Friday, September 7, 2012

Frank Newman: Environmental activism

When the Resource Management Act (RMA) was first introduced it was with the expectation that it would empower communities. It has done the opposite. It’s evolved into a web of rules and regulations created by environmental activists to advance their preservationist views. The effect has been to increase land prices and stifle economic growth and social wellbeing in the provinces. Rural folk are not happy, and are saying so in greater numbers.

The question I ask is how is it that an “enabling” piece of legislation like the RMA has grow into what it is today?

Since the introduction of the RMA, activist organisations like the Department of Conservation (DoC) and the Environmental Defence Society (EDS) have been very successful in having their protectionist agenda introduced into rules and regulations. They have been able to do so because they have many hundreds of thousands of (taxpayer and ratepayer) dollars at their disposal to argue their agenda (against taxpayers and ratepayers) at all stages of the law making process, right through to Court mediations and appeals, which is where the final version of local authority rules and regulations are negotiated and written.

Most property owners do not have the stamina or resources to run the course and drop out on the way through leaving only DOC, EDS and local council planning staff around the table to write the rules. That’s why landowners are losing the battle against environmental activists. That’s why protectionist policies like the NZ Coastal Strategy Policy Statement 2010 say nothing about economic benefits or the social benefits of people and jobs. DoC, and the EDS don’t actually care about jobs, or the economic viability of our communities, and to be honest, neither do council planning staff.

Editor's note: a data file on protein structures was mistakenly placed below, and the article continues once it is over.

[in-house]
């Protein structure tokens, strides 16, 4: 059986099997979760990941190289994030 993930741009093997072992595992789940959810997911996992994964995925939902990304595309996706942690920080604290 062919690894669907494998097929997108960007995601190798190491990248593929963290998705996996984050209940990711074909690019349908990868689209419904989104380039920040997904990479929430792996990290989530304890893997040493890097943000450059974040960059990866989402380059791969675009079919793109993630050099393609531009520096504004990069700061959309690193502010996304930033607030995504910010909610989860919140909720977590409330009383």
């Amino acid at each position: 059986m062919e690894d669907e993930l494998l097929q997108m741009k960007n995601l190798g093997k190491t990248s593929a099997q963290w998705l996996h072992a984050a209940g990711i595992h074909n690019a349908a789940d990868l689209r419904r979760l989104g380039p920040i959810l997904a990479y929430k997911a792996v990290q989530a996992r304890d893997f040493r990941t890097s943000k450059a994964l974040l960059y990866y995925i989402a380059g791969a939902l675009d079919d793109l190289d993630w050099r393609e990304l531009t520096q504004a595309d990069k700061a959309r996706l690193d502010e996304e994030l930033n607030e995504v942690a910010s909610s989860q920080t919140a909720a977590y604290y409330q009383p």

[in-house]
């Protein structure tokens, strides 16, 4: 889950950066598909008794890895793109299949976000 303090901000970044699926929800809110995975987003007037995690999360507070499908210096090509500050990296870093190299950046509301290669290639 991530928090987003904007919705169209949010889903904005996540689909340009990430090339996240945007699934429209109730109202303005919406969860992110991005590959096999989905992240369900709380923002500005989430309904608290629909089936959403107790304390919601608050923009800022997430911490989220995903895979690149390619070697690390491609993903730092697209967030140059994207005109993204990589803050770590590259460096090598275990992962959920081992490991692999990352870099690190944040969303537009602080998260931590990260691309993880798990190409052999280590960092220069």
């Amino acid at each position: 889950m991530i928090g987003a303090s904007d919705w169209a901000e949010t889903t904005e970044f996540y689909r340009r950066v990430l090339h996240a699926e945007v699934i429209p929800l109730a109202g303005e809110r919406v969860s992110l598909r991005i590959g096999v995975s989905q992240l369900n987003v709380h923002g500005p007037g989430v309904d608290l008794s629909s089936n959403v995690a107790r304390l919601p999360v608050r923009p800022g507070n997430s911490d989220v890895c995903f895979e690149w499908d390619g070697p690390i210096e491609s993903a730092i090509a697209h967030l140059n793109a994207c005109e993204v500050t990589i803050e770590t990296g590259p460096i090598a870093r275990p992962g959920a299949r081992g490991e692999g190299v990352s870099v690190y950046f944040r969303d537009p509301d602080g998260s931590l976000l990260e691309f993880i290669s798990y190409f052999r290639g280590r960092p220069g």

When the rules are actually written, who is there arguing for property owners?


Anonymous said...

Could New Zealanders get together and draw up their own Property Rights Bill?

We need to stamp out this dictatorship from environmental extremists.

How much say do Iwi/Treaty of Waitangi have in environmental issues that the activists use to add weight to their arguments?

Frank Newman said...

Iwi and hapu don’t need to attach themselves to the environmental issues – they have their own "mandate" from the RMA which they can advance their cause and financial interests. Maori must be consulted on every resource consent application received by a local authority because the RMA deems them to be an affected party. If more than one iwi or hapu is deemed to have "status" within the territory then all must be consulted. That exposes the Applicant (which may be for nothing more than a farm building) to the cost (potentially multiple times) of cultural assessment reports, monitoring costs during the construction of project, and of course compensation. I know of a marina developer who reserved two berths for Maori to ease their cultural concerns! And where water is involved, underground steams and springs for example, there are likely to be Taniwha and their handlers which will require further compensation.